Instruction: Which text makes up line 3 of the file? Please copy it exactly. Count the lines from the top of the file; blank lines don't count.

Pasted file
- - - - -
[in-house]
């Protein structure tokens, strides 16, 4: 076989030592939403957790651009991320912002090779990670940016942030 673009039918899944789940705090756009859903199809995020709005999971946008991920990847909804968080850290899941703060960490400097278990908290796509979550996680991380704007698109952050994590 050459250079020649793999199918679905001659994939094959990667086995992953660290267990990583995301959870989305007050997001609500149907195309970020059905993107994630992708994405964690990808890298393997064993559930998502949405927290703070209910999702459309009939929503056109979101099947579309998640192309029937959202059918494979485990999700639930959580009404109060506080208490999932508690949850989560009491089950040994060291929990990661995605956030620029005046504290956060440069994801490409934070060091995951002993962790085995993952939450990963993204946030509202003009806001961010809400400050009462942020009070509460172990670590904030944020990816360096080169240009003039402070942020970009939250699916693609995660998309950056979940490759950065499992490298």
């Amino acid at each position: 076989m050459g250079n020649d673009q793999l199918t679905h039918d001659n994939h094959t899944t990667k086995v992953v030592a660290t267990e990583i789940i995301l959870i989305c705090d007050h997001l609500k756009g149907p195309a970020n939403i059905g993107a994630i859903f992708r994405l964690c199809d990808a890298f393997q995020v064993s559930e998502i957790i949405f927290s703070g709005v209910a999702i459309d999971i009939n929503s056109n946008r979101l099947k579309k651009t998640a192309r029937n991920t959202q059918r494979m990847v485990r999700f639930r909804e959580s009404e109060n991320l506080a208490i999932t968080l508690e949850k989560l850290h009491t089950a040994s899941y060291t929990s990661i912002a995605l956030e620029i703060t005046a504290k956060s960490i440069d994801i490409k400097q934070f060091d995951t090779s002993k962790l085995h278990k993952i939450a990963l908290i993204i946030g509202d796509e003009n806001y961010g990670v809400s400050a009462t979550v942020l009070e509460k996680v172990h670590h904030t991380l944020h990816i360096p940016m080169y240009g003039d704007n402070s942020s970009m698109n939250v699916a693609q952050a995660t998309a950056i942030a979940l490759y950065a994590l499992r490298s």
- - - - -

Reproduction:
């Amino acid at each position: 076989m050459g250079n020649d673009q793999l199918t679905h039918d001659n994939h094959t899944t990667k086995v992953v030592a660290t267990e990583i789940i995301l959870i989305c705090d007050h997001l609500k756009g149907p195309a970020n939403i059905g993107a994630i859903f992708r994405l964690c199809d990808a890298f393997q995020v064993s559930e998502i957790i949405f927290s703070g709005v209910a999702i459309d999971i009939n929503s056109n946008r979101l099947k579309k651009t998640a192309r029937n991920t959202q059918r494979m990847v485990r999700f639930r909804e959580s009404e109060n991320l506080a208490i999932t968080l508690e949850k989560l850290h009491t089950a040994s899941y060291t929990s990661i912002a995605l956030e620029i703060t005046a504290k956060s960490i440069d994801i490409k400097q934070f060091d995951t090779s002993k962790l085995h278990k993952i939450a990963l908290i993204i946030g509202d796509e003009n806001y961010g990670v809400s400050a009462t979550v942020l009070e509460k996680v172990h670590h904030t991380l944020h990816i360096p940016m080169y240009g003039d704007n402070s942020s970009m698109n939250v699916a693609q952050a995660t998309a950056i942030a979940l490759y950065a994590l499992r490298s």